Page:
Japanese demonstrators have staged a rally in the country’s southernmost prefecture of Okinawa to express their outrage over a controversial plan to relocate a US military base there.
On Sunday, the protesters chanted anti-US slogans and carried placards reading, “No new base.”
They also called for the closure of the Marine Corps Air Station Futenma and demanded that American troops be moved completely off the island.
Meanwhile, thousands of people gathered Sunday outside the National Diet, Japan's bicameral legislature, in the capital, Tokyo, to protest the plan to relocate the US military base.
Various speakers described as harmful the presence of US forces in Okinawa, pointing to the deployment of excessive force to contain anti-base protests and environmental damage.
Catherine Jane Fisher, a speaker addressing the demonstrators, argued that if terrorism is “violence against civilians for political goals” then “we have terrorists in Okinawa.”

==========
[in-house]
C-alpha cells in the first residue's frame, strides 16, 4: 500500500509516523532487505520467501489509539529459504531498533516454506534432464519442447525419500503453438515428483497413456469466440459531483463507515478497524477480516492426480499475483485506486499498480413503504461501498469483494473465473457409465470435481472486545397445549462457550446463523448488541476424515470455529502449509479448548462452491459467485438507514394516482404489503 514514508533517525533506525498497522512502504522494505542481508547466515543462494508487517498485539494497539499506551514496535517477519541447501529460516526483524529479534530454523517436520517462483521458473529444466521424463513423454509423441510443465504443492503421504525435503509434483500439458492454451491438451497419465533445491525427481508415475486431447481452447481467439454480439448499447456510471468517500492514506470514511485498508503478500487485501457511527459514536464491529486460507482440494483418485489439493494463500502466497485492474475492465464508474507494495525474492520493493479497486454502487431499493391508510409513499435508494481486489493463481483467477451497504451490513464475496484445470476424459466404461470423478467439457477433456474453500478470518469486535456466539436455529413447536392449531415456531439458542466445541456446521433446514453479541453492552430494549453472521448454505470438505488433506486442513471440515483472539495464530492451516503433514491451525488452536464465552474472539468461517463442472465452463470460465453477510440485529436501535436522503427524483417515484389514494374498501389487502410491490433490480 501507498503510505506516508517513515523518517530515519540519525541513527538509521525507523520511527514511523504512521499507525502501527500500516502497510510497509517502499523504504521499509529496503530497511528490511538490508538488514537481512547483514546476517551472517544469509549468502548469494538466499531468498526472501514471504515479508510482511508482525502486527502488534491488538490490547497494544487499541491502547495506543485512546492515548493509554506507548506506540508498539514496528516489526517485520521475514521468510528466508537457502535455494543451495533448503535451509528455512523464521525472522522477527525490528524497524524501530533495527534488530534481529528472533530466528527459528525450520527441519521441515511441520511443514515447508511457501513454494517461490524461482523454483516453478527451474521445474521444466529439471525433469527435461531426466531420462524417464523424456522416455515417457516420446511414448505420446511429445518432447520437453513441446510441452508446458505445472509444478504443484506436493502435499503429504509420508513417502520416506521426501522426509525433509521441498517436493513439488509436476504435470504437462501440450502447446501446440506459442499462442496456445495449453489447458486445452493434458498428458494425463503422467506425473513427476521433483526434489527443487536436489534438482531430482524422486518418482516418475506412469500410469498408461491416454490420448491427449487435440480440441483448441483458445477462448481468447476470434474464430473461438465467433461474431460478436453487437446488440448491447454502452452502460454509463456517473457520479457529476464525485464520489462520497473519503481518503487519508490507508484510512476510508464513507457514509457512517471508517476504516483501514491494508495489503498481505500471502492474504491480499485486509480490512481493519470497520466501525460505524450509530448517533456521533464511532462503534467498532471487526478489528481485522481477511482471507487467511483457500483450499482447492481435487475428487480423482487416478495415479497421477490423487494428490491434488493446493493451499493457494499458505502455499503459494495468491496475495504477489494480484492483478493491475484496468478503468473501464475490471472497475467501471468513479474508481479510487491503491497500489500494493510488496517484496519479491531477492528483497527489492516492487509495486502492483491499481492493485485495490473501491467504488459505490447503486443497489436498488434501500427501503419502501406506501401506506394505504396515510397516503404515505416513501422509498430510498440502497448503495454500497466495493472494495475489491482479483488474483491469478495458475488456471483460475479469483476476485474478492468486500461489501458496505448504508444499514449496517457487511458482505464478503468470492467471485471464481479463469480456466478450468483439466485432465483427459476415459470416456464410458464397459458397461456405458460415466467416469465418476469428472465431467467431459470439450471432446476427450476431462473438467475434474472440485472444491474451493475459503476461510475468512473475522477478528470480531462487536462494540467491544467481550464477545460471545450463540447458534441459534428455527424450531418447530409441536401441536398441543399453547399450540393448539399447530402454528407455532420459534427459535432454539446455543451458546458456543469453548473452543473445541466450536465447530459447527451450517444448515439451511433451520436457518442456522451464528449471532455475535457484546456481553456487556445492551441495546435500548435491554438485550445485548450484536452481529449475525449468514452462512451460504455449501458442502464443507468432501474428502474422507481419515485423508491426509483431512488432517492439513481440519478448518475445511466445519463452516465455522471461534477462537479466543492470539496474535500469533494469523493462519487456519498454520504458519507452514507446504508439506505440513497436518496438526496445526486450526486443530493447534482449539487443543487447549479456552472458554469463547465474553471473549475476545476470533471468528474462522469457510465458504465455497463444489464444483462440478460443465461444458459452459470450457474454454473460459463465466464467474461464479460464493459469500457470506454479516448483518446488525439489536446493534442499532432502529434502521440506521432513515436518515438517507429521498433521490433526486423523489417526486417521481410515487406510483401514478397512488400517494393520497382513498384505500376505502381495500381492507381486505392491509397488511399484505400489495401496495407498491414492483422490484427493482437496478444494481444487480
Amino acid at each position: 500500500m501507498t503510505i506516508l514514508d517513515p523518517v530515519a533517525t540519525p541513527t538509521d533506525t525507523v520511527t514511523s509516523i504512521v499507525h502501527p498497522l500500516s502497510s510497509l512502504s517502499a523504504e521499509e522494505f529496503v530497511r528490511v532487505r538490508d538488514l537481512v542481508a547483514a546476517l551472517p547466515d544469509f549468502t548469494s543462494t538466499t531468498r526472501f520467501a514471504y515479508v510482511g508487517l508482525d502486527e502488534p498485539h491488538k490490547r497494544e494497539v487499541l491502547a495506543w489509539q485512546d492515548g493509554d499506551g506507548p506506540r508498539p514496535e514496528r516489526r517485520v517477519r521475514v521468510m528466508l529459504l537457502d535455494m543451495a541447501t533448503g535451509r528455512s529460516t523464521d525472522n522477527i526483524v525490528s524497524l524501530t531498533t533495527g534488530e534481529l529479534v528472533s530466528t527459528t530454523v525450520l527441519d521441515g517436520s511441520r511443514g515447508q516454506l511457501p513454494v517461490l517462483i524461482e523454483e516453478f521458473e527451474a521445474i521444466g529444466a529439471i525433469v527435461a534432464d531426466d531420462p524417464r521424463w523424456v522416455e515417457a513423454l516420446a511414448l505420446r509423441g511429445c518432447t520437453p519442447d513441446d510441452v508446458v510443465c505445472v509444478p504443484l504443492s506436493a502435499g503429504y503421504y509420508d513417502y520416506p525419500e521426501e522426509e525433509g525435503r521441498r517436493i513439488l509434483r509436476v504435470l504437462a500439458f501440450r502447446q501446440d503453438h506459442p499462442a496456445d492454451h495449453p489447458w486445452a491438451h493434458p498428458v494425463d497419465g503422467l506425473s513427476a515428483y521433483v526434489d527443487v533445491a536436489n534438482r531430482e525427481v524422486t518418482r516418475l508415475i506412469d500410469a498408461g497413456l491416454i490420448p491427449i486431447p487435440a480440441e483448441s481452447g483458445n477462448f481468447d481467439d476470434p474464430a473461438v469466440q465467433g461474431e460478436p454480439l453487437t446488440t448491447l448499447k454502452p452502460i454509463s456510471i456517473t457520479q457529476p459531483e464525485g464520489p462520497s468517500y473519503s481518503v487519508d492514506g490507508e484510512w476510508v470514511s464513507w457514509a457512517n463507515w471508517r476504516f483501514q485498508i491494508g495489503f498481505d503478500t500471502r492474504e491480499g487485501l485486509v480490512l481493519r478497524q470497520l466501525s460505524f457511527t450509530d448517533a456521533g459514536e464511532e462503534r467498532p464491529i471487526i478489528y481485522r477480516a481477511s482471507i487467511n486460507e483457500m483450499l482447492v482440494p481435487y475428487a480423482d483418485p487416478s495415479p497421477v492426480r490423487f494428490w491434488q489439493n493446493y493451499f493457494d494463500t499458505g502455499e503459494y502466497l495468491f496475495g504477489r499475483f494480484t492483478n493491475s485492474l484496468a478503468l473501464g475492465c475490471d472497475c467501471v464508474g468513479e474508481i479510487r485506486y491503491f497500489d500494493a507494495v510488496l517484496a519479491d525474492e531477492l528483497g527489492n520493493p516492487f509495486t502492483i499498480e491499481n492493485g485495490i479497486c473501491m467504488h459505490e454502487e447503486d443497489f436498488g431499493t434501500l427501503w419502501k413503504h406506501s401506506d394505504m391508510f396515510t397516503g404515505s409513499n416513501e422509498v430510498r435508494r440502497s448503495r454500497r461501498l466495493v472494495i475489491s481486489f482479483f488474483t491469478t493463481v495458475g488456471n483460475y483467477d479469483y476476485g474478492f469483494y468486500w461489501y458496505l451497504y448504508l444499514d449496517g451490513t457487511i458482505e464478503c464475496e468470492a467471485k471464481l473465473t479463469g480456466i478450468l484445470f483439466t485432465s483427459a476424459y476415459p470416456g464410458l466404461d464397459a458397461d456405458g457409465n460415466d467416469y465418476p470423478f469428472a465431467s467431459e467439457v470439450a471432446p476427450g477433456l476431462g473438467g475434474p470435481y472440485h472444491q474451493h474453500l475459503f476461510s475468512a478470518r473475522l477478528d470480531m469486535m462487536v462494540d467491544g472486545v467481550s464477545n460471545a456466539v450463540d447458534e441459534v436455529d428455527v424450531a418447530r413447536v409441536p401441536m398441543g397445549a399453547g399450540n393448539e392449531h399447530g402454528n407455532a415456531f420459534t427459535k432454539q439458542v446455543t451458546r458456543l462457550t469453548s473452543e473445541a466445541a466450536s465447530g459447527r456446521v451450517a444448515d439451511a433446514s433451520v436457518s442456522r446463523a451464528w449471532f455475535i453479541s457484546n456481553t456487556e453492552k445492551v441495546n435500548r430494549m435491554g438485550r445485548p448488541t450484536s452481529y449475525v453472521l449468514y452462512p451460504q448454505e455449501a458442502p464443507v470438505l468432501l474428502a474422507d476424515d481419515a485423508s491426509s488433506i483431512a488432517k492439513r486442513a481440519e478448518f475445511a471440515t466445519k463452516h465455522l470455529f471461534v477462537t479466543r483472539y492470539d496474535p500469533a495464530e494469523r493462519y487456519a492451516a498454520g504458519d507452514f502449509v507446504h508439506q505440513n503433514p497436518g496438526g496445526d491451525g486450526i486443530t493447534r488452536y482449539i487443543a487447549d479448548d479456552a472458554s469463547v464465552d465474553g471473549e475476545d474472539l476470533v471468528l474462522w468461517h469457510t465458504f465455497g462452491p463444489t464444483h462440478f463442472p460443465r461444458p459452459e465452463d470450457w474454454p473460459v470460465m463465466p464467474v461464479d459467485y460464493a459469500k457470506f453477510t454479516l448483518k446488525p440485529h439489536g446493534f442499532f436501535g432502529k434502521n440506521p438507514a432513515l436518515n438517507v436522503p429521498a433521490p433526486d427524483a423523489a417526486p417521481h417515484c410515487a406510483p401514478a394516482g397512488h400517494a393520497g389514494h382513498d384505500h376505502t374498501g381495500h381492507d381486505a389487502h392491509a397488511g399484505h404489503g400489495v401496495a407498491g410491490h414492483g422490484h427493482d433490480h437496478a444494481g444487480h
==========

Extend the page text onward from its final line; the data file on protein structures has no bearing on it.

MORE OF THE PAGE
The United States plans to move the Marines Corps' Futenma air base to a more remote coastal area called Henoko in Nago City to consolidate its troop presence in Okinawa.
Washington and Tokyo first agreed in 1996 to relocate the base from a more congested part of Okinawa to Nago, but opposition from local people and environmental groups has prevented construction in the small town of nearly 60,000 people.
About half of US forces in Japan are based in Okinawa. Many locals have complained about base-related crimes, noise and the risk of accidents.
Susumu Inamine, the mayor of Nago, had earlier issued a statement protesting the move.
"Pushing forward with this tramples on the human rights of the people, and the rich diverse natural life of this region. This is no longer about democracy," Inamine said.
The latest protest rally also comes amid the high number of sexual assaults by US military personnel in Japan, as many offending soldiers receive either no or very light punishments.
According to documents obtained by the Associated Press, American military personnel were involved in more than 1,000 sex crimes between 2005 and 2013 in Japan.
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